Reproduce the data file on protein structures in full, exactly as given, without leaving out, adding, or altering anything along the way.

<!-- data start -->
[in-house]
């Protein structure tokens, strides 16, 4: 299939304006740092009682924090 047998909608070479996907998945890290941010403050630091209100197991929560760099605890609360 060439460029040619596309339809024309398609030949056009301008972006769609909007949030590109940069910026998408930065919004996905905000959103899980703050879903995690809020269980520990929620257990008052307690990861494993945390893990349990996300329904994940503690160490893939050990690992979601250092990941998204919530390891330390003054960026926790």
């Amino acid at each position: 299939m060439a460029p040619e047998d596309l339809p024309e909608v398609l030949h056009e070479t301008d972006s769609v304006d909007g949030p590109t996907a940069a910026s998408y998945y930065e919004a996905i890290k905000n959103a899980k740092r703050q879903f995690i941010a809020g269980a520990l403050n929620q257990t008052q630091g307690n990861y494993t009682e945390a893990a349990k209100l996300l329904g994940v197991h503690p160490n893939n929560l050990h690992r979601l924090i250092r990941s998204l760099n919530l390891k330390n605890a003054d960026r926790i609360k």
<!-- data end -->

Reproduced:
[in-house]
């Protein structure tokens, strides 16, 4: 299939304006740092009682924090 047998909608070479996907998945890290941010403050630091209100197991929560760099605890609360 060439460029040619596309339809024309398609030949056009301008972006769609909007949030590109940069910026998408930065919004996905905000959103899980703050879903995690809020269980520990929620257990008052307690990861494993945390893990349990996300329904994940503690160490893939050990690992979601250092990941998204919530390891330390003054960026926790």
């Amino acid at each position: 299939m060439a460029p040619e047998d596309l339809p024309e909608v398609l030949h056009e070479t301008d972006s769609v304006d909007g949030p590109t996907a940069a910026s998408y998945y930065e919004a996905i890290k905000n959103a899980k740092r703050q879903f995690i941010a809020g269980a520990l403050n929620q257990t008052q630091g307690n990861y494993t009682e945390a893990a349990k209100l996300l329904g994940v197991h503690p160490n893939n929560l050990h690992r979601l924090i250092r990941s998204l760099n919530l390891k330390n605890a003054d960026r926790i609360k």